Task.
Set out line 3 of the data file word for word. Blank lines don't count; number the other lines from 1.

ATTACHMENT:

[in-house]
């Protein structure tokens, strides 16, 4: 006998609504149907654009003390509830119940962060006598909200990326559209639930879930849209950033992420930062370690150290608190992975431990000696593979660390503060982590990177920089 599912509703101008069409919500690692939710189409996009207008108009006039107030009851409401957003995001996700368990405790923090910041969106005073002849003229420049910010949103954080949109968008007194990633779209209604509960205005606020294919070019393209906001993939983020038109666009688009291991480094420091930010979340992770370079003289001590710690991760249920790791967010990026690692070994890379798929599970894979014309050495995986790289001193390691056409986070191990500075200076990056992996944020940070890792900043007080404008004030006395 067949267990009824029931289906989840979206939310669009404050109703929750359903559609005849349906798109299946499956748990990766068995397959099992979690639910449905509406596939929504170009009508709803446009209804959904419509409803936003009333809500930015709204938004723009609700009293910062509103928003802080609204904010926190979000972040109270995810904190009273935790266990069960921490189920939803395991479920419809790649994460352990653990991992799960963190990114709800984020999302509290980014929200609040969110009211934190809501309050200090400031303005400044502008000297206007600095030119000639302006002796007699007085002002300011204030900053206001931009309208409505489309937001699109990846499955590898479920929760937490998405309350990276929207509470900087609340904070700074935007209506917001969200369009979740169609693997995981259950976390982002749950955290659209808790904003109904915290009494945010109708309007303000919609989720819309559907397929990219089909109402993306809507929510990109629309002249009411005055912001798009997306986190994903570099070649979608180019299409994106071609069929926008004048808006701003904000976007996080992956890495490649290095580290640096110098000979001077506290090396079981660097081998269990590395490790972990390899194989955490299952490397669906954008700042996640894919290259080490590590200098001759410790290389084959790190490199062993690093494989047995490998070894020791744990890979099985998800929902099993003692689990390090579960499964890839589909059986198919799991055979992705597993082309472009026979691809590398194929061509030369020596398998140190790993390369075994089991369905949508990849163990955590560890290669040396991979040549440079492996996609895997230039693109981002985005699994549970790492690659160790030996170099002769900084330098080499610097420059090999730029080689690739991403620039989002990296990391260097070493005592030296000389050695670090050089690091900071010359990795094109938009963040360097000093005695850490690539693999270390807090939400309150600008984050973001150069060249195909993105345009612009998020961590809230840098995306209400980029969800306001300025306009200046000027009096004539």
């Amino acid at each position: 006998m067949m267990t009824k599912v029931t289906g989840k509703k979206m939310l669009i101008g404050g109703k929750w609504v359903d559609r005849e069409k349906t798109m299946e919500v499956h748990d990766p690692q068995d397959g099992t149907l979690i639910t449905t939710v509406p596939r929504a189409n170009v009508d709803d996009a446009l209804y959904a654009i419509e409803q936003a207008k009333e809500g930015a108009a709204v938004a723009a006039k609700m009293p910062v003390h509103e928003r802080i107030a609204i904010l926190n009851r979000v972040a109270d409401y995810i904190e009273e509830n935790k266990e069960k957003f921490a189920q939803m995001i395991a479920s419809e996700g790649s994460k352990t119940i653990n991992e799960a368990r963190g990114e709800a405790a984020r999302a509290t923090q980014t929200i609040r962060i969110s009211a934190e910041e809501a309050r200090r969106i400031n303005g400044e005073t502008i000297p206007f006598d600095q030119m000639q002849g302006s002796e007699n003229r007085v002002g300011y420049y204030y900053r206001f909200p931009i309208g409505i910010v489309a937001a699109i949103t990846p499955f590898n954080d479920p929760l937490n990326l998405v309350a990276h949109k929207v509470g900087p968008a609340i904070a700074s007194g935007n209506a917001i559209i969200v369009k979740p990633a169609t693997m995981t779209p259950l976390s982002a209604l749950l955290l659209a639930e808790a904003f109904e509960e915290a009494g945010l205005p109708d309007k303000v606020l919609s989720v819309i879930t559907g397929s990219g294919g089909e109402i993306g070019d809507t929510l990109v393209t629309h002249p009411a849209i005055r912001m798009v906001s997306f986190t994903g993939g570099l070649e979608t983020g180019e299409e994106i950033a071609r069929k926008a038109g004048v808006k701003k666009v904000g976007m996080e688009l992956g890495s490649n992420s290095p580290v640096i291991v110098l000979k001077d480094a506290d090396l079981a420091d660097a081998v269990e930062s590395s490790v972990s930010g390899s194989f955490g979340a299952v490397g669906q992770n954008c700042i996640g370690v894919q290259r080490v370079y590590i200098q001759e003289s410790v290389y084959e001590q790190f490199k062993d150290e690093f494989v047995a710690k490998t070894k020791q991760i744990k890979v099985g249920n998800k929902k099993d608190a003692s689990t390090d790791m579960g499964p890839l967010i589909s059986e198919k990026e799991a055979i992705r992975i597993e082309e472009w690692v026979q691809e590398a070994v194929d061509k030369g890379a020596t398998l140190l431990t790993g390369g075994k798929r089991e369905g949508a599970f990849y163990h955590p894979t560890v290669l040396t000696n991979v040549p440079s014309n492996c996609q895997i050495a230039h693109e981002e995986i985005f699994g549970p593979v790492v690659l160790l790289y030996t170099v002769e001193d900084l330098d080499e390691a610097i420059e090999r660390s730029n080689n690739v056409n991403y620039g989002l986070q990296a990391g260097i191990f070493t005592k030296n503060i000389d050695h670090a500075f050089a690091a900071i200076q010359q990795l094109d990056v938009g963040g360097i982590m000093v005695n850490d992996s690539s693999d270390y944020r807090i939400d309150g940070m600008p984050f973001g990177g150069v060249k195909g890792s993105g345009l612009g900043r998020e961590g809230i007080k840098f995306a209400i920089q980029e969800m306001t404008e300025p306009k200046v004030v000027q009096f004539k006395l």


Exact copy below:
């Amino acid at each position: 006998m067949m267990t009824k599912v029931t289906g989840k509703k979206m939310l669009i101008g404050g109703k929750w609504v359903d559609r005849e069409k349906t798109m299946e919500v499956h748990d990766p690692q068995d397959g099992t149907l979690i639910t449905t939710v509406p596939r929504a189409n170009v009508d709803d996009a446009l209804y959904a654009i419509e409803q936003a207008k009333e809500g930015a108009a709204v938004a723009a006039k609700m009293p910062v003390h509103e928003r802080i107030a609204i904010l926190n009851r979000v972040a109270d409401y995810i904190e009273e509830n935790k266990e069960k957003f921490a189920q939803m995001i395991a479920s419809e996700g790649s994460k352990t119940i653990n991992e799960a368990r963190g990114e709800a405790a984020r999302a509290t923090q980014t929200i609040r962060i969110s009211a934190e910041e809501a309050r200090r969106i400031n303005g400044e005073t502008i000297p206007f006598d600095q030119m000639q002849g302006s002796e007699n003229r007085v002002g300011y420049y204030y900053r206001f909200p931009i309208g409505i910010v489309a937001a699109i949103t990846p499955f590898n954080d479920p929760l937490n990326l998405v309350a990276h949109k929207v509470g900087p968008a609340i904070a700074s007194g935007n209506a917001i559209i969200v369009k979740p990633a169609t693997m995981t779209p259950l976390s982002a209604l749950l955290l659209a639930e808790a904003f109904e509960e915290a009494g945010l205005p109708d309007k303000v606020l919609s989720v819309i879930t559907g397929s990219g294919g089909e109402i993306g070019d809507t929510l990109v393209t629309h002249p009411a849209i005055r912001m798009v906001s997306f986190t994903g993939g570099l070649e979608t983020g180019e299409e994106i950033a071609r069929k926008a038109g004048v808006k701003k666009v904000g976007m996080e688009l992956g890495s490649n992420s290095p580290v640096i291991v110098l000979k001077d480094a506290d090396l079981a420091d660097a081998v269990e930062s590395s490790v972990s930010g390899s194989f955490g979340a299952v490397g669906q992770n954008c700042i996640g370690v894919q290259r080490v370079y590590i200098q001759e003289s410790v290389y084959e001590q790190f490199k062993d150290e690093f494989v047995a710690k490998t070894k020791q991760i744990k890979v099985g249920n998800k929902k099993d608190a003692s689990t390090d790791m579960g499964p890839l967010i589909s059986e198919k990026e799991a055979i992705r992975i597993e082309e472009w690692v026979q691809e590398a070994v194929d061509k030369g890379a020596t398998l140190l431990t790993g390369g075994k798929r089991e369905g949508a599970f990849y163990h955590p894979t560890v290669l040396t000696n991979v040549p440079s014309n492996c996609q895997i050495a230039h693109e981002e995986i985005f699994g549970p593979v790492v690659l160790l790289y030996t170099v002769e001193d900084l330098d080499e390691a610097i420059e090999r660390s730029n080689n690739v056409n991403y620039g989002l986070q990296a990391g260097i191990f070493t005592k030296n503060i000389d050695h670090a500075f050089a690091a900071i200076q010359q990795l094109d990056v938009g963040g360097i982590m000093v005695n850490d992996s690539s693999d270390y944020r807090i939400d309150g940070m600008p984050f973001g990177g150069v060249k195909g890792s993105g345009l612009g900043r998020e961590g809230i007080k840098f995306a209400i920089q980029e969800m306001t404008e300025p306009k200046v004030v000027q009096f004539k006395l």